Forensic Science 2 (8779.3)
|Available teaching periods||Delivery mode||Location|
|View teaching periods|| On-Campus
|| Bruce, Canberra
|0.125||3||Faculty Of Science And Technology|
|Discipline||Study level||HECS Bands|
|Academic Program Area - Science||Level 2 - Undergraduate Intermediate Unit|| Band 2 2021 (Commenced After 1 Jan 2021)
Band 3 2021 (Commenced Before 1 Jan 2021)
Learning outcomesOn successful completion of this unit, students will be able to:
1. Apply a knowledge of professional practice and quality assurance with respect to the forensic science discipline;
2. Express an opinion, as a forensic witness, in the form of a written case report, with confidence and clarity;
3. Collate, analyse, evaluate, interpret and present information from forensic examinations;
4. Implement and evaluate strategies for the resolution of problems in forensic science casework;
5. Work with others as part of a group;
6. Have the ability to cope with uncertainty;
7. Act responsibly, ethically and with integrity in the context of the forensic science discipline; and
8. Accept service to the community as the primary purpose for a professional life as a forensic scientist.
Graduate attributes1. UC graduates are professional - communicate effectively
1. UC graduates are professional - display initiative and drive, and use their organisation skills to plan and manage their workload
1. UC graduates are professional - employ up-to-date and relevant knowledge and skills
1. UC graduates are professional - take pride in their professional and personal integrity
1. UC graduates are professional - use creativity, critical thinking, analysis and research skills to solve theoretical and real-world problems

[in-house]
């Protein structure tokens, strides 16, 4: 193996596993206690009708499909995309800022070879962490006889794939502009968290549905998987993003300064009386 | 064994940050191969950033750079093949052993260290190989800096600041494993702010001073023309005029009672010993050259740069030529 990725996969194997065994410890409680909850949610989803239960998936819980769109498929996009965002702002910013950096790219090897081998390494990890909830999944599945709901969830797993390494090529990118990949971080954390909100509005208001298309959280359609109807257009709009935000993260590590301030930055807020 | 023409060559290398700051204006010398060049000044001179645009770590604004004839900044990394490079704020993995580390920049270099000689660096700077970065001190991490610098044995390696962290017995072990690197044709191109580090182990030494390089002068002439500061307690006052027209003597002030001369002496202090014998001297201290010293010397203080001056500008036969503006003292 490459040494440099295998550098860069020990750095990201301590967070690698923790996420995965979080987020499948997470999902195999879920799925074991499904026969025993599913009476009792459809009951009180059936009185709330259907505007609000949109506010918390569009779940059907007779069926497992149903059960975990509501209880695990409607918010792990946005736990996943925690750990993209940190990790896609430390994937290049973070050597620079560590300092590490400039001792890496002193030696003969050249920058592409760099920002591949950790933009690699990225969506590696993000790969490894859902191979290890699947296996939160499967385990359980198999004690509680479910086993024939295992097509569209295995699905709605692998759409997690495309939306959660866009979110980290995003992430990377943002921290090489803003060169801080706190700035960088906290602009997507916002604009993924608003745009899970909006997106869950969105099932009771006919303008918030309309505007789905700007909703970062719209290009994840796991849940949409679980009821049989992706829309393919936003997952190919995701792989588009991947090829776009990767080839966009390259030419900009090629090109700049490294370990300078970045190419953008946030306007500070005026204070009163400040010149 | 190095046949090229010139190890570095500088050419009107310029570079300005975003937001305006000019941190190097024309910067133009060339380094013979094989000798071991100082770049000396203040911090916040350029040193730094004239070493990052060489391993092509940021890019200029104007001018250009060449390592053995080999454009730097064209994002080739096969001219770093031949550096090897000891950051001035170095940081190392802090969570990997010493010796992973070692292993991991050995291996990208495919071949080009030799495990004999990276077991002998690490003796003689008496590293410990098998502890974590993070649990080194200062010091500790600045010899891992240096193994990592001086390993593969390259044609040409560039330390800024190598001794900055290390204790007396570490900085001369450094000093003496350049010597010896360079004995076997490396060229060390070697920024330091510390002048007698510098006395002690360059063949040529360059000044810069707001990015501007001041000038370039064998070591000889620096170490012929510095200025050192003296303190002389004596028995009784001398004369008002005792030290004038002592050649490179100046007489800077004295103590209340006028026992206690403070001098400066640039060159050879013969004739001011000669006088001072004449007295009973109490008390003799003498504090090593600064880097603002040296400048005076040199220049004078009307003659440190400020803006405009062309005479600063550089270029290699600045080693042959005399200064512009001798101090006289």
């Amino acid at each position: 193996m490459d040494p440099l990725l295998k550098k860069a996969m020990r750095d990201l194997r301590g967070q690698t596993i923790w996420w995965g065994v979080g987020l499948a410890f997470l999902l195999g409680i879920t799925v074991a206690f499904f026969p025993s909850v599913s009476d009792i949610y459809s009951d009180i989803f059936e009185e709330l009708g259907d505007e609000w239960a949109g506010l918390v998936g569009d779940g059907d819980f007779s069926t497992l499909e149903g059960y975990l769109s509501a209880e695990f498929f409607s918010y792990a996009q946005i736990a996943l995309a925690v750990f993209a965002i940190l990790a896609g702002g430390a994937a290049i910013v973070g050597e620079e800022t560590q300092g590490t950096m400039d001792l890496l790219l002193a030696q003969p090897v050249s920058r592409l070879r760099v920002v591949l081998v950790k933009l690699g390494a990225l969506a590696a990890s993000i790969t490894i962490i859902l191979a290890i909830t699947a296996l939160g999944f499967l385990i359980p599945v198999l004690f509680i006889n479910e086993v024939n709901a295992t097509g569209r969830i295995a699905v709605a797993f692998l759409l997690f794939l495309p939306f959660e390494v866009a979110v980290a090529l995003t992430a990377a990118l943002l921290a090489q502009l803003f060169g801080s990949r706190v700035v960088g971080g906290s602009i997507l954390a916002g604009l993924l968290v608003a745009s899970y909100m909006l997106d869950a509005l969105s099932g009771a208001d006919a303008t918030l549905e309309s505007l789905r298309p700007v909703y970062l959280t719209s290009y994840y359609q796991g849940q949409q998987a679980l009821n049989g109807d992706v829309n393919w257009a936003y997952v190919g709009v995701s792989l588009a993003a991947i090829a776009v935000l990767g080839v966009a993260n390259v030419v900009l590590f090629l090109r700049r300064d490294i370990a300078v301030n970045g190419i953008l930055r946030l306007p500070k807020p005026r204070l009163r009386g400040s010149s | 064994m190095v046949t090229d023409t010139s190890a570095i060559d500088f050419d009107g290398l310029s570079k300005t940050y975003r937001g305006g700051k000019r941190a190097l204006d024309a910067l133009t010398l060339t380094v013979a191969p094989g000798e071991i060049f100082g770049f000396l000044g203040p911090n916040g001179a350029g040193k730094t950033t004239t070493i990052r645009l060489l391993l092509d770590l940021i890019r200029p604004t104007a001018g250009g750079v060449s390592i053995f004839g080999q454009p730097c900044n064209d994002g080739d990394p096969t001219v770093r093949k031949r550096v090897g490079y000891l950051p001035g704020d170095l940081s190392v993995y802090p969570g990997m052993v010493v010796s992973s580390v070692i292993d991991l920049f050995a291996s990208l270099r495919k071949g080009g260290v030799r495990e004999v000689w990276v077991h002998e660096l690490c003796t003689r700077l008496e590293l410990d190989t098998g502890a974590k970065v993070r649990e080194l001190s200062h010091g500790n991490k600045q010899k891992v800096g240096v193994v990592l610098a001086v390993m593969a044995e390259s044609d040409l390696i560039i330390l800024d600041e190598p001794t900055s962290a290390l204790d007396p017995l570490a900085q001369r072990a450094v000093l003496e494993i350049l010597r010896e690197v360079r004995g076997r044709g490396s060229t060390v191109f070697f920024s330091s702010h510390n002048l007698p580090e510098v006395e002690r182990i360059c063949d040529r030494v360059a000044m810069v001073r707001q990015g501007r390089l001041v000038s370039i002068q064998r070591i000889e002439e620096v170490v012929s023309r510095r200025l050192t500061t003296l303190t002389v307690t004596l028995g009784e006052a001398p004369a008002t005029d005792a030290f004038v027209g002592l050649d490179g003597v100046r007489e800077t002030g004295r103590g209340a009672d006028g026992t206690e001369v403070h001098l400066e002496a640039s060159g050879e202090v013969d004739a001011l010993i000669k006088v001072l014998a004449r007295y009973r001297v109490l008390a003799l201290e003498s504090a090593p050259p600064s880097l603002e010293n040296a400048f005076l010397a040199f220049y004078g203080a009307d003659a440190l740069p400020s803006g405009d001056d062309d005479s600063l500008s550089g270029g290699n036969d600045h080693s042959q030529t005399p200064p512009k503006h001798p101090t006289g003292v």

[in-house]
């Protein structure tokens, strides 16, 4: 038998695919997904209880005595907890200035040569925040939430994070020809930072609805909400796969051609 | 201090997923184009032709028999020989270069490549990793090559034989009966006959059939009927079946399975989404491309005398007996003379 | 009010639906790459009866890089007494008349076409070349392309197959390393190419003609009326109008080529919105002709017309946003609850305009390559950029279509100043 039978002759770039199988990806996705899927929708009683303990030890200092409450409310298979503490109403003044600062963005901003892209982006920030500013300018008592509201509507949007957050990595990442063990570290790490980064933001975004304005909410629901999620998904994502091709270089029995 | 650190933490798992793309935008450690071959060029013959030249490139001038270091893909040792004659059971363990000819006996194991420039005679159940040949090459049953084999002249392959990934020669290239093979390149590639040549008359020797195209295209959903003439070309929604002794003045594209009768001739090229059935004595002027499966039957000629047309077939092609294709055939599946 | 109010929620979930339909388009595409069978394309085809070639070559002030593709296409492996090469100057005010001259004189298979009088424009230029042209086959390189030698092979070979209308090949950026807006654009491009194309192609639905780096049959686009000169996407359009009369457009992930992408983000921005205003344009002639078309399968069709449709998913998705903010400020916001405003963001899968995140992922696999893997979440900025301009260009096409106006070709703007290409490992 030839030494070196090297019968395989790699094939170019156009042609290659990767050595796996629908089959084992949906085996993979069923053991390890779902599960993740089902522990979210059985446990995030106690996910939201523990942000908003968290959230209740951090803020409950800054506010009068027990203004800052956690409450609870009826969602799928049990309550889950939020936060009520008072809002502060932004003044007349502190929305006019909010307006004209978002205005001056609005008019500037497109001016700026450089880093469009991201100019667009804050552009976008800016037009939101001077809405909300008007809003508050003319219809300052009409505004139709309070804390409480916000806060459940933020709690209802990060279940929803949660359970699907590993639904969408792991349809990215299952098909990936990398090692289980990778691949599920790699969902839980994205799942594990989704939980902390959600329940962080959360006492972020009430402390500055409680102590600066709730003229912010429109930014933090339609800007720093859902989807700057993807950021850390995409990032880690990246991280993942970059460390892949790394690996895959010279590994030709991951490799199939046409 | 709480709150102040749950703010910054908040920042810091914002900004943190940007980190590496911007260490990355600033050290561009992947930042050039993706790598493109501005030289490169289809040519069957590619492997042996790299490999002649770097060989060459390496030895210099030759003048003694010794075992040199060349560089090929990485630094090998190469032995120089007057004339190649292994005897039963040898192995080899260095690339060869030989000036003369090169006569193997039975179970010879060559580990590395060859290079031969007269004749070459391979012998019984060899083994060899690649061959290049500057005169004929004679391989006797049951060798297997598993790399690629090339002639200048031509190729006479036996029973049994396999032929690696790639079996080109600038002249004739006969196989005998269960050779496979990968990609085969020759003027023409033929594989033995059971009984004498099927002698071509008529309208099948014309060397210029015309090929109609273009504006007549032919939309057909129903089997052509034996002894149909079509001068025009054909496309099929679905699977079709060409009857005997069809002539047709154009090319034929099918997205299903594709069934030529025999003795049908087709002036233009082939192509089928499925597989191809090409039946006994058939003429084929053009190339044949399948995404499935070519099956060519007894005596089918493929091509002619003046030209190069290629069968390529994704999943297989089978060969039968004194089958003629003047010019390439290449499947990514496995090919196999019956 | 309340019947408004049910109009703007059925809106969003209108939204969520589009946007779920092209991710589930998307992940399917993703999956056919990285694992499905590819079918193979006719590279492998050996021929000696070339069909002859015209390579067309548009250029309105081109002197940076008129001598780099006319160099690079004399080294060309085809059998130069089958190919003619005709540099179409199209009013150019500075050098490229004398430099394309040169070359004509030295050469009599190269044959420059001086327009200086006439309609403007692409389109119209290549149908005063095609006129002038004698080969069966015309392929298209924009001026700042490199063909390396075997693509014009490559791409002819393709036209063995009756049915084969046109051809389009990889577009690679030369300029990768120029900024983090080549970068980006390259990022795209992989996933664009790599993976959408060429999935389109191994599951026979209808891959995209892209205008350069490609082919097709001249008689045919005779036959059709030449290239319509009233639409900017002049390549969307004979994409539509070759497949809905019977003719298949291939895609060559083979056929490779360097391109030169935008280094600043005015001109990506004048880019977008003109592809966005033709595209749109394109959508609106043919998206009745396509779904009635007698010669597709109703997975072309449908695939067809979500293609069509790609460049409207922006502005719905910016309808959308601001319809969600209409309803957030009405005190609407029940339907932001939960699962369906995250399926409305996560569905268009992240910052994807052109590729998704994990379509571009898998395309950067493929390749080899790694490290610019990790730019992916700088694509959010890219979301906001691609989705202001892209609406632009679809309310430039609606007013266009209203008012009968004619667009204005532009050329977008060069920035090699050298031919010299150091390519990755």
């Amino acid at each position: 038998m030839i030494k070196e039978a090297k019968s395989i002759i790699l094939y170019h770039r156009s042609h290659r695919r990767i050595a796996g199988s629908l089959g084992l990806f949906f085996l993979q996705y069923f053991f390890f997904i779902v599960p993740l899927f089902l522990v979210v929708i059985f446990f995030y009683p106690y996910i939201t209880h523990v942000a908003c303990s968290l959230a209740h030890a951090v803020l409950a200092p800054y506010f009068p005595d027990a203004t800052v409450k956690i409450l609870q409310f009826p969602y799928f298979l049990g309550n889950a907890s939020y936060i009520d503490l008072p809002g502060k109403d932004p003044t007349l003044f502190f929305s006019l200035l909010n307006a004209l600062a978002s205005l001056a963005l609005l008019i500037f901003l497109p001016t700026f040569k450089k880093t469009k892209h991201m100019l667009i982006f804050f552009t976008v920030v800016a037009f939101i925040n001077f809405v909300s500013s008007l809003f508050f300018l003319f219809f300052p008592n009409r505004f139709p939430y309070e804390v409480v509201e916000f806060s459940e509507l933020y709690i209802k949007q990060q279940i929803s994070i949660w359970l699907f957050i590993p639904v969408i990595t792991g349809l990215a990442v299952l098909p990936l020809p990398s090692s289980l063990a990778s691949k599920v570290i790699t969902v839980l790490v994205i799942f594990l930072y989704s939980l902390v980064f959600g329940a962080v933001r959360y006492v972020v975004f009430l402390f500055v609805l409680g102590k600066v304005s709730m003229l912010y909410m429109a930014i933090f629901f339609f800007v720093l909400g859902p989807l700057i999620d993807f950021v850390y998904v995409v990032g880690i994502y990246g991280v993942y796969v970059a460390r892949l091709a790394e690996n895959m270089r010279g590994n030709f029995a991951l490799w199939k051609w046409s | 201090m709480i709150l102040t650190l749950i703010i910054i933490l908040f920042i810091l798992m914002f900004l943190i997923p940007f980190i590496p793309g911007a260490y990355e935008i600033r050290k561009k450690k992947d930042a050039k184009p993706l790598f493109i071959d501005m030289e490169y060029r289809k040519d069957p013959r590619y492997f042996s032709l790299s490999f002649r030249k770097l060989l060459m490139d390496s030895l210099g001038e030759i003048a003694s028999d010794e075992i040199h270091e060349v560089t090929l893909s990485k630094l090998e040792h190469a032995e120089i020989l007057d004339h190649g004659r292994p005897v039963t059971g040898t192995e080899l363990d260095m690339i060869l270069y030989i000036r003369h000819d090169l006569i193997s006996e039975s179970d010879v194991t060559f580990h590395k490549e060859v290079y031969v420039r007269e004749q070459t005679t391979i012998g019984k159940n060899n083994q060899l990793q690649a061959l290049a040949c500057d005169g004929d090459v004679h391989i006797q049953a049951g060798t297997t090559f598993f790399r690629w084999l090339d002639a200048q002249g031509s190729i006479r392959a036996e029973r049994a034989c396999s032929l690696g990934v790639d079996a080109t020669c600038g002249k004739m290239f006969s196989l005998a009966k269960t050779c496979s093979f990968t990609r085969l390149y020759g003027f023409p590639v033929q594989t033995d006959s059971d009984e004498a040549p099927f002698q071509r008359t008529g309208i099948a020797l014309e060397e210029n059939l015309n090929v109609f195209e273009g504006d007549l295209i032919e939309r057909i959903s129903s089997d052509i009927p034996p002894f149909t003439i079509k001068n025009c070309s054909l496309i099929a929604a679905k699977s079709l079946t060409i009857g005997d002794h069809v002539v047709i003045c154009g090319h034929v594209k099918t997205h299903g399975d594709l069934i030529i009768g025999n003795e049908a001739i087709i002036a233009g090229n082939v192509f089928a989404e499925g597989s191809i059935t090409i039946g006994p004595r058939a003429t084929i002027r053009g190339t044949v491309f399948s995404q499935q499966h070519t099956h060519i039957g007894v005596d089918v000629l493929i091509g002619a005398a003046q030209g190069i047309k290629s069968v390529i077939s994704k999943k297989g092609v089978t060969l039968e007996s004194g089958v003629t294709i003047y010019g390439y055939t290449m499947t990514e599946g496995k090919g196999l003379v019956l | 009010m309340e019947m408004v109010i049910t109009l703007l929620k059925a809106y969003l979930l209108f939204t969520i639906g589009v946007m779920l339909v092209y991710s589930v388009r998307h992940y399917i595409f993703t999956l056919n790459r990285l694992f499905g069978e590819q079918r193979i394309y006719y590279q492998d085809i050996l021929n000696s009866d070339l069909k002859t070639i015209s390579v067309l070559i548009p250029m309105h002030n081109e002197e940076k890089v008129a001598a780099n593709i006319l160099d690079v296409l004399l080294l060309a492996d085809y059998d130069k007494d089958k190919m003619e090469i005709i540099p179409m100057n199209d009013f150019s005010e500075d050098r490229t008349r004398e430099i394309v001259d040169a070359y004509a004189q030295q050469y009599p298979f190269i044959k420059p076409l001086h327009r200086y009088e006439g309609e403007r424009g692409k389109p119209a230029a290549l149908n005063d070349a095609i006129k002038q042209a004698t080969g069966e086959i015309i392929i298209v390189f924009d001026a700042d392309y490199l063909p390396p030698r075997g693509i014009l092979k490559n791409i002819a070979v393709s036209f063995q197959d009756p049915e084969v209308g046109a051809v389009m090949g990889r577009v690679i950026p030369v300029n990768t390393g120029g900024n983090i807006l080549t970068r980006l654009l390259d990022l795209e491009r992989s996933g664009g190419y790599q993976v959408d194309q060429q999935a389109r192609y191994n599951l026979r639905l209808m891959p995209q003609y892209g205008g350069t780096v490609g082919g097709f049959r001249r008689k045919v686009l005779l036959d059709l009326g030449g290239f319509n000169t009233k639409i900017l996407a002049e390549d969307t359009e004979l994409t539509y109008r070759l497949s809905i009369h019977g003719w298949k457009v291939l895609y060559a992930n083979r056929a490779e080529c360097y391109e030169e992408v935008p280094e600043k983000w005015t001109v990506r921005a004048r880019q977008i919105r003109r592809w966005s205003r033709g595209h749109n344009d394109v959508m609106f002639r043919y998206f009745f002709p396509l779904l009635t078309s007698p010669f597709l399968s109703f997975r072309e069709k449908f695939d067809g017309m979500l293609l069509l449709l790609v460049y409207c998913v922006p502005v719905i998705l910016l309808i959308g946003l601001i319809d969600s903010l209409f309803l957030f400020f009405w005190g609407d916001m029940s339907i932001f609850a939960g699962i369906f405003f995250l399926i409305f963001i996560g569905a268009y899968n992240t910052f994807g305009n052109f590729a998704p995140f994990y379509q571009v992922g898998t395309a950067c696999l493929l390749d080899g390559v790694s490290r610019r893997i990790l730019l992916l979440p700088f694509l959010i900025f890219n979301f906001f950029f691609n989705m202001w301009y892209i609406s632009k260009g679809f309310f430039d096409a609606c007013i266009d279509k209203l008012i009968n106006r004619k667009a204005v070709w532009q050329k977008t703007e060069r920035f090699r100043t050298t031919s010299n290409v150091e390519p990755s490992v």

1. UC graduates are professional - work collaboratively as part of a team, negotiate, and resolve conflict
2. UC graduates are global citizens - think globally about issues in their profession
2. UC graduates are global citizens - adopt an informed and balanced approach across professional and international boundaries
2. UC graduates are global citizens - make creative use of technology in their learning and professional lives
2. UC graduates are global citizens - behave ethically and sustainably in their professional and personal lives
3. UC graduates are lifelong learners - reflect on their own practice, updating and adapting their knowledge and skills for continual professional and academic development
3. UC graduates are lifelong learners - adapt to complexity, ambiguity and change by being flexible and keen to engage with new ideas
Prerequisites8778 Forensic Science 1.
Assumed knowledgeGeneral understanding of forensic science (as covered in the pre-requisite unit).
|Year||Location||Teaching period||Teaching start date||Delivery mode||Unit convener|
|2023||Bruce, Canberra||Semester 1||06 February 2023||On-Campus||Dr Jurian Hoogewerff|
The following text books will be used in the unit and are all available online via Reading List tab on the Unit Canvas site. Note that specified reading (on Canvas) from these sources can be examined in the quizzes and other assessment items.
Students may wish to purchase their own copy of these texts for use in this and other units, however, all required reading will be made available via Canvas.
- Jackson, A.R.W. and Jackson, J.M. (2016). Forensic Science. 4th Edition. Pearson Education Ltd. (ISBN 9781292088235). Limited online via UC Library website.